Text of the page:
Peanut INT301

Protecting those who suffer from peanut allergy

peanuts in a bowl
dad spreading peanut butter on sandwich
mom with daughter brushing her teeth

Peanut allergy is a life-threatening disease with only one approved medical treatment option, which may not be suitable for some peanut allergy sufferers due to side effects and potential safety issues. Avoidance of peanut consumption is typically practiced by affected individuals, coupled with reliance on antihistamines or epinephrine injection in the event of symptoms triggered by accidental exposure. Strict dietary avoidance is often expensive and hard to achieve and accidental exposure to peanut allergens is common.

INT301 is the initial product in development by Intrommune specifically designed to help those who suffer from peanut allergy. The product is intended to significantly raise a patient’s immune threshold through daily use of OMIT toothpaste beyond what has triggered a potentially dangerous allergic reaction via accidental exposure. This additional protection helps relieve the persistent anxiety of peanut allergic individuals toward accidental exposure.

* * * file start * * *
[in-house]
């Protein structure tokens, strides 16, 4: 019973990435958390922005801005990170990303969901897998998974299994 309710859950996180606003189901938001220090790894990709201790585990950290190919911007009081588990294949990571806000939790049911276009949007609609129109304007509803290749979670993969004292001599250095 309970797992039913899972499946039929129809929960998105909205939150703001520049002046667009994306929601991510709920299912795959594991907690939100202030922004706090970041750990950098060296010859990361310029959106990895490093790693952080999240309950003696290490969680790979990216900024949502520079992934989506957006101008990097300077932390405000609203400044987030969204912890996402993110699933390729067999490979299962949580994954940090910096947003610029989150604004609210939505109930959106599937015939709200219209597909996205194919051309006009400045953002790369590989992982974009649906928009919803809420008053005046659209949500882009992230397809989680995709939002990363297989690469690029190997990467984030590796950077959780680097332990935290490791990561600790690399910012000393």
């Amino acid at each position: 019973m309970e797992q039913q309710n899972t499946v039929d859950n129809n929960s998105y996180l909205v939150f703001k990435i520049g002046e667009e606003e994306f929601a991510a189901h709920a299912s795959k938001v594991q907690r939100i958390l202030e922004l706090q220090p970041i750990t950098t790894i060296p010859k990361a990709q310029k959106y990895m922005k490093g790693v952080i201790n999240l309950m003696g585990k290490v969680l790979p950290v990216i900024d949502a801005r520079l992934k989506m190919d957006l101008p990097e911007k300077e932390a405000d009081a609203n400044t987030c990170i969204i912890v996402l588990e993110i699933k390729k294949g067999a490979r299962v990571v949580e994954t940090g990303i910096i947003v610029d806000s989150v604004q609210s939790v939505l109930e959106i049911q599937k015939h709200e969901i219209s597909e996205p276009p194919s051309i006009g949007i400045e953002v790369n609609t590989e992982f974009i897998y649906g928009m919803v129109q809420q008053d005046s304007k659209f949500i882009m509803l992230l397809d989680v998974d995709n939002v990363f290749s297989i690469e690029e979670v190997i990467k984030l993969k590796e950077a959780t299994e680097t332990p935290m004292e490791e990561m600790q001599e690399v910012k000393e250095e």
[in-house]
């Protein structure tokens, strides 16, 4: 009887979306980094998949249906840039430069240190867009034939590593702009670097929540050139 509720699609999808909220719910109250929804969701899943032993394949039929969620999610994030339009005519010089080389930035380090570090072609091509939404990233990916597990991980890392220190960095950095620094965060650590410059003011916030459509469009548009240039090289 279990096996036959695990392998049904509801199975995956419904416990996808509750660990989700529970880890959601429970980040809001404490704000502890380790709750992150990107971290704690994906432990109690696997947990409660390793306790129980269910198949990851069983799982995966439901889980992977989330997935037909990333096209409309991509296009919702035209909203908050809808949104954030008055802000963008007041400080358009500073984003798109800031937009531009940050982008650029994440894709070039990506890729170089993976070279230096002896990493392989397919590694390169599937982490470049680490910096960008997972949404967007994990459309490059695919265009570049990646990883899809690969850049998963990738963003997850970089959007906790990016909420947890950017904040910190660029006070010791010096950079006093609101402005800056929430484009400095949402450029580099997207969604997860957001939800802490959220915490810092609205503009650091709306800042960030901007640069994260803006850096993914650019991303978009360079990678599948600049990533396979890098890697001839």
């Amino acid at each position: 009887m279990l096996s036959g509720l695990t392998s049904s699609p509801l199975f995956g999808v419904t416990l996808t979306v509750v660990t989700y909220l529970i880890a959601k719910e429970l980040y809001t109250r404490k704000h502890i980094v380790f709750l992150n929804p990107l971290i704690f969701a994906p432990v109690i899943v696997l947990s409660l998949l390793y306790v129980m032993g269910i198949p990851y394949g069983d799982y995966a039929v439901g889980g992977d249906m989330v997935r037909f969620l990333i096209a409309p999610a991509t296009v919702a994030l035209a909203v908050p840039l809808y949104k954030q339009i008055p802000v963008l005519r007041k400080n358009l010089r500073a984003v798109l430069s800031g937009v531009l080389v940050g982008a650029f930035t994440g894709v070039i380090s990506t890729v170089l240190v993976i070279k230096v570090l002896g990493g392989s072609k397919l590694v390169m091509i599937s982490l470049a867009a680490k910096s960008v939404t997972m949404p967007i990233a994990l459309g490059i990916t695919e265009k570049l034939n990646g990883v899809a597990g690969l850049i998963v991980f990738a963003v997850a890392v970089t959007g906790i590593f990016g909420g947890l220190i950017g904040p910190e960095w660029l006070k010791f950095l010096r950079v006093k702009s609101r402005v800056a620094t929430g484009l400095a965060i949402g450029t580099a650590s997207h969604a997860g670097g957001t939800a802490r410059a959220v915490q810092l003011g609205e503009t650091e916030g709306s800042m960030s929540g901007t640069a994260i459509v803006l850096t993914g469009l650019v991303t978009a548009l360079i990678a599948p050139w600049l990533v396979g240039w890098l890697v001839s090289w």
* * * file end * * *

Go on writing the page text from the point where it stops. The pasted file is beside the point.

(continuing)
Peanut INT301: Phase 1 Clinical Trial

Intrommune is now recruiting patients for a phase 1 study of adults with peanut allergy. Participants will be randomized in to receive either an escalating dose of INT301 or placebo.

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Intrommune toothpaste delivers allergen protein
Toothpaste slurry coats the mouth so more allergen protein can bind with cells on the surface of the oral mucosal epithelium. The opposing charges of the protein and surface cells attracts them to each other to form a strong bond.
Langerhans Cells process and display allergen proteins
Oral Langerhans cells capture allergen protein as it diffuses into the oral mucosa, displaying key identifiers on their surface before travelling to regional lymph nodes.  
Langerhan cells trigger the re-education of the immune system
Once in the regional lymph nodes Langerhans cells activate naive T cells causing them to differentiate into either T regulatory (Treg) cells or T helper type 1 (Th1) cells.
Differentiated T Cells decrease the allergic response
Treg and Th cells travel through lymph vessels and distribute themselves throughout the mucosa of the aerodigestive tract where they decrease the allergic immune response the next time there is exposure to the specific allergen protein. 
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